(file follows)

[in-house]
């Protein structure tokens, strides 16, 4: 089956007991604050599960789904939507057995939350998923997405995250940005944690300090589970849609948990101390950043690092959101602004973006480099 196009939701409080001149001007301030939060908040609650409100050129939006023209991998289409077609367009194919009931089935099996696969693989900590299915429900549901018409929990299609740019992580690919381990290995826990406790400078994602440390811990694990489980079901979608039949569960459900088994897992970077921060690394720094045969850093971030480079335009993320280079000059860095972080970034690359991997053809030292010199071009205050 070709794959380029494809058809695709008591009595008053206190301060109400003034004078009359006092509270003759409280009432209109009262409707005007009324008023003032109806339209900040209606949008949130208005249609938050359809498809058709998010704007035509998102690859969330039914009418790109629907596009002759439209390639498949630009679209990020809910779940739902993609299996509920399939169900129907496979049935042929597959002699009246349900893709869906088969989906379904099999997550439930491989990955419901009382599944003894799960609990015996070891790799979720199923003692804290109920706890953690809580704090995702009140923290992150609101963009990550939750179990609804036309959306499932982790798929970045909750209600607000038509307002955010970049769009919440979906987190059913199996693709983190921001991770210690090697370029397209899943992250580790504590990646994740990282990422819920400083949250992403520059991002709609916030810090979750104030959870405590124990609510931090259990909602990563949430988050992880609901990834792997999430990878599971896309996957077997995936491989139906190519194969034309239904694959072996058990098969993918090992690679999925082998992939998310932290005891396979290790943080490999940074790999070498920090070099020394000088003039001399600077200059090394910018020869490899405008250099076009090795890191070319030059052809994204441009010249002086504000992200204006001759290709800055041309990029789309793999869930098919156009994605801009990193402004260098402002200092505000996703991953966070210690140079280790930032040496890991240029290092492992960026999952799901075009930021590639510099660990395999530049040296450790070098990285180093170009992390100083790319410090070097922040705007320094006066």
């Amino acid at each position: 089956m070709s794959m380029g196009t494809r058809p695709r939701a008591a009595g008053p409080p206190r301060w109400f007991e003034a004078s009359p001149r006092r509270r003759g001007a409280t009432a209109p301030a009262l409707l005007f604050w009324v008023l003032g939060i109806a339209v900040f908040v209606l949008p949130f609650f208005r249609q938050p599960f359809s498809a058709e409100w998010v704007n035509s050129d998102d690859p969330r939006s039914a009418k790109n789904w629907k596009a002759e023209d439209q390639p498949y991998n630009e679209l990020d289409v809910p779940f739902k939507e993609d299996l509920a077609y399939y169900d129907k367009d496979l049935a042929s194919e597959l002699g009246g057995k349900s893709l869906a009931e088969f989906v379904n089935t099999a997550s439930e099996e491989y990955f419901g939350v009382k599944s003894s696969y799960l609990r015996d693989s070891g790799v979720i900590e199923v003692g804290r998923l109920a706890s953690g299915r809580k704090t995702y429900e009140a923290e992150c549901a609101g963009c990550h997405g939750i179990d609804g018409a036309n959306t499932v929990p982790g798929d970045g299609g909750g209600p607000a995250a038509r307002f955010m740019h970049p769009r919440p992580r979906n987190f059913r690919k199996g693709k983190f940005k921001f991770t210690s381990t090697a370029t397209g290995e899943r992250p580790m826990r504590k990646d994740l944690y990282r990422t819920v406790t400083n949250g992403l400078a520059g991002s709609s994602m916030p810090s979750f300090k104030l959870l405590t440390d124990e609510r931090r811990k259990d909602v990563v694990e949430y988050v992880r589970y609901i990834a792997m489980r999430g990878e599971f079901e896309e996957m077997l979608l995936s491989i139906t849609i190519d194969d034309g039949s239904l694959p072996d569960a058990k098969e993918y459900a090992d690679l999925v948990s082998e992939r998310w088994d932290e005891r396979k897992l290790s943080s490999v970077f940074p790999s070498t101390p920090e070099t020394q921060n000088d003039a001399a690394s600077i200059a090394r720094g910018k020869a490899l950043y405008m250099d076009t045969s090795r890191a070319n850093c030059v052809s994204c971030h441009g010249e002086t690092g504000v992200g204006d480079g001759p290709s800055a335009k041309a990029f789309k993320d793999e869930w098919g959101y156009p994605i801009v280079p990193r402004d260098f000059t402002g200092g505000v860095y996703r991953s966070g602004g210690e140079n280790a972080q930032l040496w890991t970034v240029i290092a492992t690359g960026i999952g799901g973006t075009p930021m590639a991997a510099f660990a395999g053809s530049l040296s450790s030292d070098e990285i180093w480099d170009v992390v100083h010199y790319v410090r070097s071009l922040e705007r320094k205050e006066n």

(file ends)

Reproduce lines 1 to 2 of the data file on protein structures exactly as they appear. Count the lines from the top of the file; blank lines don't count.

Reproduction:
[in-house]
């Protein structure tokens, strides 16, 4: 089956007991604050599960789904939507057995939350998923997405995250940005944690300090589970849609948990101390950043690092959101602004973006480099 196009939701409080001149001007301030939060908040609650409100050129939006023209991998289409077609367009194919009931089935099996696969693989900590299915429900549901018409929990299609740019992580690919381990290995826990406790400078994602440390811990694990489980079901979608039949569960459900088994897992970077921060690394720094045969850093971030480079335009993320280079000059860095972080970034690359991997053809030292010199071009205050 070709794959380029494809058809695709008591009595008053206190301060109400003034004078009359006092509270003759409280009432209109009262409707005007009324008023003032109806339209900040209606949008949130208005249609938050359809498809058709998010704007035509998102690859969330039914009418790109629907596009002759439209390639498949630009679209990020809910779940739902993609299996509920399939169900129907496979049935042929597959002699009246349900893709869906088969989906379904099999997550439930491989990955419901009382599944003894799960609990015996070891790799979720199923003692804290109920706890953690809580704090995702009140923290992150609101963009990550939750179990609804036309959306499932982790798929970045909750209600607000038509307002955010970049769009919440979906987190059913199996693709983190921001991770210690090697370029397209899943992250580790504590990646994740990282990422819920400083949250992403520059991002709609916030810090979750104030959870405590124990609510931090259990909602990563949430988050992880609901990834792997999430990878599971896309996957077997995936491989139906190519194969034309239904694959072996058990098969993918090992690679999925082998992939998310932290005891396979290790943080490999940074790999070498920090070099020394000088003039001399600077200059090394910018020869490899405008250099076009090795890191070319030059052809994204441009010249002086504000992200204006001759290709800055041309990029789309793999869930098919156009994605801009990193402004260098402002200092505000996703991953966070210690140079280790930032040496890991240029290092492992960026999952799901075009930021590639510099660990395999530049040296450790070098990285180093170009992390100083790319410090070097922040705007320094006066």